Abstract The transition of vehicle propulsion technologies away from conventional internal combustion engines toward more electrically dominant systems such as plug-in hybrid electric vehicles (PHEV) poses new challenges for vehicle thermal management systems. Especially at low ambient temperatures, consumer demand for cabin comfort as well as legislatively imposed safety considerations significantly reduce the electric driving range because only electric energy can be used for heating during emissions-free driving modes. Recent developments to find energy efficient thermal management systems for electric and plug-in electric vehicles have led to the implementation of automotive heat pump systems. As an alternative approach to meet dynamic heating demands and safety regulations, these systems use heat at a low temperature level, for example the waste heat of electric drivetrain components, to heat the passenger compartment efficiently and therefore increase the electric driving range.
Journal Article

Design, Analysis, Simulation and Validation of Automobile Suspension System Using Drive-Shaft as a Suspension Link

2018-04-18
Abstract With increasing demands for higher performance along with lower vehicle emissions, lightweight vehicle system construction is key to meet such demands. Suspension and transmission assemblies being the key areas for weight-reduction, we have designed a revolutionary new type of suspension system which combines the suspension links with the powertrain assembly and thus completely eliminates one suspension member. Less weight means lower fuel-consumption with improved passenger-comfort and road-holding due to reduction in unsprung mass. Elimination of a suspension link reduces the overall cost of material, machining & fabrication making our design cost-effective than existing setups. This paper deals with the design and implementation of of our concept. A working prototype is also constructed and tested which completely validates our design.
Journal Article

Reduced-Order Modeling of Vehicle Aerodynamics via Proper Orthogonal Decomposition

2019-10-21
Abstract Aerodynamic optimization of the exterior vehicle shape is a highly multidisciplinary task involving, among others, styling and aerodynamics. The often differing priorities of these two disciplines give rise to iterative loops between stylists and aerodynamicists. Reduced-order modeling (ROM) has the potential to shortcut these loops by enabling aerodynamic evaluations in real time. In this study, we aim to assess the performance of ROM via proper orthogonal decomposition (POD) for a real-life industrial test case, with focus on the achievable accuracy for the prediction of fields and aerodynamic coefficients. To that end, we create a training data set based on a six-dimensional parameterization of a Volkswagen passenger production car by computing 100 variants with Detached-Eddy simulations (DES).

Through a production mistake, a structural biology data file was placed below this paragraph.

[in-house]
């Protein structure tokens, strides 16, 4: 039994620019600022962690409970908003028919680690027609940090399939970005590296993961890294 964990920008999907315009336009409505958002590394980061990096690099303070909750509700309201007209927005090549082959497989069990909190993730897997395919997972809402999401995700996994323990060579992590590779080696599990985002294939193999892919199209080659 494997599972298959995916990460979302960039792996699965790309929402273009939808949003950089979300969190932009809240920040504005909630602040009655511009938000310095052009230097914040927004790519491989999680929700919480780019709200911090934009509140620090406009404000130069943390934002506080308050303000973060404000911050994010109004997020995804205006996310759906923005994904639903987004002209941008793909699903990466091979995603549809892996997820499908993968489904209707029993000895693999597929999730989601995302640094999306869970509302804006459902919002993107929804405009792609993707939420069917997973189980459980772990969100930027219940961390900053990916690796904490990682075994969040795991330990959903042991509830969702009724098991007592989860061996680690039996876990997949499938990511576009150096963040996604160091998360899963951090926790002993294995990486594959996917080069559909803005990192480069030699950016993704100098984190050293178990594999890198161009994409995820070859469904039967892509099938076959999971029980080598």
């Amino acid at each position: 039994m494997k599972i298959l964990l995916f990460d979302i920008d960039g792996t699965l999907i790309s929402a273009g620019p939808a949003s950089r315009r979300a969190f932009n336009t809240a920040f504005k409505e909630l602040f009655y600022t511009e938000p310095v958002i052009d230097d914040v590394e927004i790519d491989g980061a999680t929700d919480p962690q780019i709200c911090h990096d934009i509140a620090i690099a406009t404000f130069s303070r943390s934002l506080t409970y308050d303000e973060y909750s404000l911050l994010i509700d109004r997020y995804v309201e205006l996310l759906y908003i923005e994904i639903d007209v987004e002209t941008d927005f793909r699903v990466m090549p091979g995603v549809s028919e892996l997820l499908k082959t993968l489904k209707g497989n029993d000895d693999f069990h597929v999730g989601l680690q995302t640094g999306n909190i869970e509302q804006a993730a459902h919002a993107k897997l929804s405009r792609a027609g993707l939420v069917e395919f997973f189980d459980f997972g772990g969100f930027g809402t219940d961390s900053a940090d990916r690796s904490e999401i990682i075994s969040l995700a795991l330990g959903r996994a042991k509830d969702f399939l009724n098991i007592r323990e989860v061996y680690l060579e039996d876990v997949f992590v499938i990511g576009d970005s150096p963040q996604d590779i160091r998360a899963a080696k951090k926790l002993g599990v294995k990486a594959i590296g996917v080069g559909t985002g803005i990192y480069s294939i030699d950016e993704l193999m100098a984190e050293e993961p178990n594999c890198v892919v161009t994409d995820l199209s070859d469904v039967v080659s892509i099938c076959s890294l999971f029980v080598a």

Journal Article

Overset Mesh-Based Computational Investigations on the Aerodynamics of a Generic Car Model in Proximity to a Side-Wall

2019-10-21
Abstract This article discusses an approach to simulating a generic idealized car model (Ahmed body) moving in close proximity to a side-wall, using a transient Computational Fluid Dynamics (CFD) method. This phenomenon is very important in motorsports, where racing close to the safety barrier is common. Driving in close proximity to a side-wall alters the aerodynamic characteristics of the vehicle significantly; however, only a handful of published works exist in this area. Additionally, the experimental studies conducted in the past suffer from certain inadequacies, especially in terms of simulating the side-wall. This casts some uncertainty as to the relevance of these studies to the real-world problem. The present study attempts to imitate the real-world flow phenomenon by taking a nontraditional CFD approach of translating the body relative to the stationary surrounding fluid and side-wall instead of the classical method of flowing air over a stationary vehicle model.